Abbotsford | NSW Environment, Energy and Science

Culture and heritage

Heritage

Abbotsford

Item details

Name of item: Abbotsford
Type of item: Complex / Group
Group/Collection: Farming and Grazing
Category: Homestead Complex
Location: Lat: -34.1618591767 Long: 150.5990815400
Primary address: Oaks Road, Picton, NSW 2571
Parish: Camden
County: Picton
Local govt. area: Wollondilly
Local Aboriginal Land Council: Tharawal
Property description
Lot/Volume CodeLot/Volume NumberSection NumberPlan/Folio CodePlan/Folio Number
PART LOT1 DP207960
All addresses
Street AddressSuburb/townLGAParishCountyType
Oaks RoadPictonWollondillyCamdenPictonPrimary Address

Statement of significance:

The Abbotsford property is significant because of its associations with the early settlement of the Picton area and its links with prominent colonial figure, George Harper and later, the Antill family. In addition to its historical significance the site has the potential to yield further evidence of the working of this important pastoral estate through archaeological investigation. The Abbotsford cottage and brick outbuilding are significant for their contribution to the understanding of the function and layout of the group as a whole (Heritage Study, 1992; LEP, 1991).

The ruins of the main farmhouse are significant for their associations with the settlement of the area and the links with the Harper and Antill families. The architectural value and intactness of the house as an early homestead has been lost. The ruins, together with the other components of the property, provide an opportunity to interpret an early pastoral property through archaeological investigation. The ruins are also an evocative part of the Abbotsford group which is a landmark in the rural surrounds of Picton.

The mature trees and remnants of the gardens and grounds of the Abbotsford property have scientific significance as a collection of rare species of horticultural interest and their association with George Harper who was a noted natural history collector. Together with the other components of the Abbotsford group, the plantings provide evidence of the structure and layout of the farm estate. In a wider context, the surviving plantings also illustrate the horticultural practice of plant collecting which was to remain an important influence in the development of gardens of the colony for a substantial period of time. Today, the trees are a landmark and contribute to the character of the rural landscape north-west of Picton.

The mid-19th century cottage and brick outbuilding are significant from their contribution to the understanding of the function and layout of the homestead group (LEP, 1991).

The underground water tank at Abbotsford is significant through its contribution to our understanding of the group as a whole. It is considered to be a potential source for archaeological research into the occupation phases of the site as domestic artefacts are often dropped into wells. Other sites are also considered to have archaeological significance, particularly into the earliest phases of the development of the property and the role of convicts (LEP, 1991).

The location of the earlier Abbotsford bridge and crossing is significant because knowledge of its position contributes to the understanding of the siting of Abbotsford House and its driveway avenue plantings in relation to the Oaks Rd and Abbotsford Rd. (Heritage Study, 1992).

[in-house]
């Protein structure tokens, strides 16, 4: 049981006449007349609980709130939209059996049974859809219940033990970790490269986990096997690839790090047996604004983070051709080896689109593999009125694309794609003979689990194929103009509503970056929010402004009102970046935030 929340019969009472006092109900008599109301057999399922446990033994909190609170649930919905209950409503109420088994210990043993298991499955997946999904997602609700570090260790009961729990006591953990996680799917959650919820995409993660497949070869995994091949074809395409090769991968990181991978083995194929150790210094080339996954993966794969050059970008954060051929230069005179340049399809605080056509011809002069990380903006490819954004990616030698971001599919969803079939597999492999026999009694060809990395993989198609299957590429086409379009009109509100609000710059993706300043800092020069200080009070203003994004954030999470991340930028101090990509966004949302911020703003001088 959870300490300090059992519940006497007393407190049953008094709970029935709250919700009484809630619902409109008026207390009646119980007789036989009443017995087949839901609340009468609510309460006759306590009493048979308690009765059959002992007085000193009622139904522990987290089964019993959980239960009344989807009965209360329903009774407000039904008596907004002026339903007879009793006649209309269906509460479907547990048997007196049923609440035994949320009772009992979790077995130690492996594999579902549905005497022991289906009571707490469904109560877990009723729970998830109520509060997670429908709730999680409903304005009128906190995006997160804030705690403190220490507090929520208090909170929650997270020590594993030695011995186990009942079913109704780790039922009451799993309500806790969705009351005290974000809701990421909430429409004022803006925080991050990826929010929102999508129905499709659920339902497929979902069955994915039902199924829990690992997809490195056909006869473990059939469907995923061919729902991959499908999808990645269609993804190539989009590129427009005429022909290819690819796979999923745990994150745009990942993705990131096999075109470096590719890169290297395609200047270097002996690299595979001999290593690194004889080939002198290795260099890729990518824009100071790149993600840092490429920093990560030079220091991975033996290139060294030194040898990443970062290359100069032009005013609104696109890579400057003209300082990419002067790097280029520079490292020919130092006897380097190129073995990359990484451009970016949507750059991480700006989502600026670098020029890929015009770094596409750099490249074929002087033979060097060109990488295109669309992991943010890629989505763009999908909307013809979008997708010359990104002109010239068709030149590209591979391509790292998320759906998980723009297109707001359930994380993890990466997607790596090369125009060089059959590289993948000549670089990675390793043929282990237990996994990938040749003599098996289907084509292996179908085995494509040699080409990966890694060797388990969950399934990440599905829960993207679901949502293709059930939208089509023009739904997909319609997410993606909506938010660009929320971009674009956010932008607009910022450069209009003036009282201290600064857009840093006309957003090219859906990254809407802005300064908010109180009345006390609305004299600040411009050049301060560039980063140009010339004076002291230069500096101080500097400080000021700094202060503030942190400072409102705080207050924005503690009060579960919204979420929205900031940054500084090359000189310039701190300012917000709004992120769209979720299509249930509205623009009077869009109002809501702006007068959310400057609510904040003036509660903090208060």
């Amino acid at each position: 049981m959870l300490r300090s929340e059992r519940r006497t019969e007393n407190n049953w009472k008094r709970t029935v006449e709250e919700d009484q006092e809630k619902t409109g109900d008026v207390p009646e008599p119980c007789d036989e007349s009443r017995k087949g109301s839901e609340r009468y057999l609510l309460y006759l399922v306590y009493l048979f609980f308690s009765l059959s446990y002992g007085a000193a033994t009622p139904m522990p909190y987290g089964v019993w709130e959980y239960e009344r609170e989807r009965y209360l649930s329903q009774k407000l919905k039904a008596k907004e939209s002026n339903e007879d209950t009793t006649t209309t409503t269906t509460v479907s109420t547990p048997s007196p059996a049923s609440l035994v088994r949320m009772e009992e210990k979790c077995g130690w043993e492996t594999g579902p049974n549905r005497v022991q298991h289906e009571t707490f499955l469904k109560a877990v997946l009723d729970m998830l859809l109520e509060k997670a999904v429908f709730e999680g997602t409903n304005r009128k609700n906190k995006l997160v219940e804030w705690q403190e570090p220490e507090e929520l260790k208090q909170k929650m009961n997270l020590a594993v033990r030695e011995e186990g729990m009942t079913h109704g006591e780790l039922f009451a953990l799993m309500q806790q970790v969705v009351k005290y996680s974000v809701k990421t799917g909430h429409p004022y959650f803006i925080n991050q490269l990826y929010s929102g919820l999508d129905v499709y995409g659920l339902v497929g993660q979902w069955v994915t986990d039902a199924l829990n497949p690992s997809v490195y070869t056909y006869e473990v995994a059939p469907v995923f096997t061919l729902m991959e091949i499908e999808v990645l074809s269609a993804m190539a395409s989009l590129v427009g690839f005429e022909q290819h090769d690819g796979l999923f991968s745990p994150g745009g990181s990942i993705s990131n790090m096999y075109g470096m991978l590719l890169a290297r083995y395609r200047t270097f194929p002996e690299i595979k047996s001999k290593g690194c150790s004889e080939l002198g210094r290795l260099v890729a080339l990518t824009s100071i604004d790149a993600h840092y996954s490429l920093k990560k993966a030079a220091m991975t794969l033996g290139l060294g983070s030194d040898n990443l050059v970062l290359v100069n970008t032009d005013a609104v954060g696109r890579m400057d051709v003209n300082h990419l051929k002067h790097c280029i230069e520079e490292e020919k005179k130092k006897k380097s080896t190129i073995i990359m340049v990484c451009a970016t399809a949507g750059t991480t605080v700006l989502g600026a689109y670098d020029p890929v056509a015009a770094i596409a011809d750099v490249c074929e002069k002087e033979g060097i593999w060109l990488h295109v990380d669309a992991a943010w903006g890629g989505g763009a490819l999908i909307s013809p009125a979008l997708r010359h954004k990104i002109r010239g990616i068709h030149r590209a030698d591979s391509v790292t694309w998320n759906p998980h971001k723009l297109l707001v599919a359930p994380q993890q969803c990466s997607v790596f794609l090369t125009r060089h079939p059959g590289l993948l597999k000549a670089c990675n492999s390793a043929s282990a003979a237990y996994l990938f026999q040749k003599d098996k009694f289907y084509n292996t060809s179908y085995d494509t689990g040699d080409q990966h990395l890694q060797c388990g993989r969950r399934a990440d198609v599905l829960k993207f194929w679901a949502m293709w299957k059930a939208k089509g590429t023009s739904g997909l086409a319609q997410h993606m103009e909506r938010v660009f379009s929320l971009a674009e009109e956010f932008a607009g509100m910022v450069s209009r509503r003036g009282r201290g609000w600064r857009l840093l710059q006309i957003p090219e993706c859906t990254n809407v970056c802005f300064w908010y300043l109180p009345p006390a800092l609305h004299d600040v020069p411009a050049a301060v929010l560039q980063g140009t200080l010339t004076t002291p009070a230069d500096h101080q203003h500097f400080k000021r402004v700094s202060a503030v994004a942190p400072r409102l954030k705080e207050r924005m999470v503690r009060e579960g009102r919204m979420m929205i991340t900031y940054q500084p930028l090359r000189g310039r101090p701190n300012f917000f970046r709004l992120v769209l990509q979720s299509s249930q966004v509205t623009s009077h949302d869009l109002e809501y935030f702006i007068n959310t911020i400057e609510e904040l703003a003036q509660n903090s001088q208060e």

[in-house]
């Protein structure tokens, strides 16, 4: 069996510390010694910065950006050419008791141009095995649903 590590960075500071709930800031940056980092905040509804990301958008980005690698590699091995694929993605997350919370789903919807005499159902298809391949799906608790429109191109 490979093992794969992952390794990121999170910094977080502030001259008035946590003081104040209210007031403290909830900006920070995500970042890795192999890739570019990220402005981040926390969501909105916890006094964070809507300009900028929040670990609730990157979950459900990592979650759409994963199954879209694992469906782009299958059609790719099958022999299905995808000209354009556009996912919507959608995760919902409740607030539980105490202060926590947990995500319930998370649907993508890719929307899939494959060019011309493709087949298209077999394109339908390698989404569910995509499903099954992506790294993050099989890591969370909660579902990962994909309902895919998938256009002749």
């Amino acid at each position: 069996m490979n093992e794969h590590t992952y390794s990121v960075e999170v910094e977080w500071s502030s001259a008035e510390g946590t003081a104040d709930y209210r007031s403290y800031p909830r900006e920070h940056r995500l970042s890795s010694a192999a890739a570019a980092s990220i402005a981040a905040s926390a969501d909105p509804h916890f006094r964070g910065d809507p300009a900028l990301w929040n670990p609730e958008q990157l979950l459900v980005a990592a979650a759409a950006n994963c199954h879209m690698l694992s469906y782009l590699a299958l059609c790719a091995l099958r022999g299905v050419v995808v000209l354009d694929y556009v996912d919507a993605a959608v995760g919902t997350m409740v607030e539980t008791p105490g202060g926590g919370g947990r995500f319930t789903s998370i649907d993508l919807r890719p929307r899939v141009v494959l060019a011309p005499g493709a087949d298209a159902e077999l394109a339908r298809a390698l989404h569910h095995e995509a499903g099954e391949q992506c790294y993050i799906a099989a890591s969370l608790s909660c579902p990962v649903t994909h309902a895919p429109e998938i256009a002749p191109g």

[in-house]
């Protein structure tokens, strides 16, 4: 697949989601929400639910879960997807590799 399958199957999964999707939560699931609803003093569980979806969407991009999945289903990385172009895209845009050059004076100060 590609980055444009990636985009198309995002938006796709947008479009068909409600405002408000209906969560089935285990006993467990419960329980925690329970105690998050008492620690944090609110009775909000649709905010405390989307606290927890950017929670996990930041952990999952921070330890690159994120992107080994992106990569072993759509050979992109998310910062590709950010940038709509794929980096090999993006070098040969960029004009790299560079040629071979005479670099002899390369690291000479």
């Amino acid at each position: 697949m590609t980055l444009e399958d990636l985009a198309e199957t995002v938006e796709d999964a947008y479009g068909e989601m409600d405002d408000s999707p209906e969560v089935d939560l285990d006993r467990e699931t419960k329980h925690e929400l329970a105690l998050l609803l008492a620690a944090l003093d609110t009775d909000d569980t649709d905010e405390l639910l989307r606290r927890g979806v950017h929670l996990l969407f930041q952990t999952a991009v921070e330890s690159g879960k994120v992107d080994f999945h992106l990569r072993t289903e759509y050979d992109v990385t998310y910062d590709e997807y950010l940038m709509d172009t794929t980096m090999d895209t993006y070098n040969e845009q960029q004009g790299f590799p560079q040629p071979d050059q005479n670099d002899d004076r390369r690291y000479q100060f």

Date significance updated: 27 Mar 12
Note: The State Heritage Inventory provides information about heritage items listed by local and State government agencies. The State Heritage Inventory is continually being updated by local and State agencies as new information becomes available. Read the OEH copyright and disclaimer.

Description

Construction years: 1822-1908
Physical description: Site / Grounds / Garden:
The main components of the group are:
House (now ruins) (WO0108)
Trees, Gardens & Grounds (WO0109)
Underground Water Storage Tank (WO110)
Cottage & Brick Outhouse (now ruins) (WO0111)(LEP).
__________________________________________________________________________________________________

Site / Grounds:
The original access or carriageway probably started at the Chinese funeral cypress (Cupressus funebris) south of the present entrance gate and continued in a line parallel to the present drive. This old line is marked by a regular linear depression in the grass and a double line of European trees, two Lombardy poplars (Populus nigra 'Italica'), a hoop pine (Araucaria cunninghamii), a kurrajong (Brachychiton populneus), another cypress and Bunya pine (Araucaria bidwillii). Other European trees mark sites such as a possible former croquet lawn and orchards. The ornamental plantings include relatively rare species of horticultural interest and are thought to have been planted by George Harper.
A line some 600m long remains, containing a number of exotic species: a discontinuous series of fairly random plantings, including a Chinese funeral cypress (Cypressus funebris), bunya pine (Araucaria bidwillii), field elm (Ulmus campestris), kurrajong (Brachychiton populneum), cypress (Cupressus sp.) and a hoop pine (Pinus pinea) A solitary specimen of Photinia x serrulata (a Chinese hedging shrub) also remains (Brad Vale, pers.comm., 14 & 20/11/3012).

Abbotsford Bridge Site:
Site of original timber trestle bridge over Racecourse Creek, at site of Abbotsford crossing. Timber bridge replaced with present concrete road bridge c1986.Site of original timber trestle bridge over Racecourse Creek, at site of Abbotsford crossing. Timber bridge replaced with present concrete road bridge c1986. The location of the earlier Abbotsford bridge and crossing is significant because knowledge of its position contributes to the understanding of the siting of Abbotsford House and its driveway avenue plantings in relation to the Oaks Rd and Abbotsford Rd. (Heritage Study, 1992).

Grounds / Garden (see above also):
The mature trees and remnants of the gardens and grounds of the Abbotsford property have scientific significance as a collection of rare species of horticultural interest and their association with George Harper who was a noted natural history collector. Together with the other components of the Abbotsford group, the plantings provide evidence of the structure and layout of the farm estate. In a wider context, the surviving plantings also illustrate the horticultural practice of plant collecting which was to remain an important influence in the development of gardens of the colony for a substantial period of time. Today, the trees are a landmark and contribute to the character of the rural landscape north-west of Picton (LEP).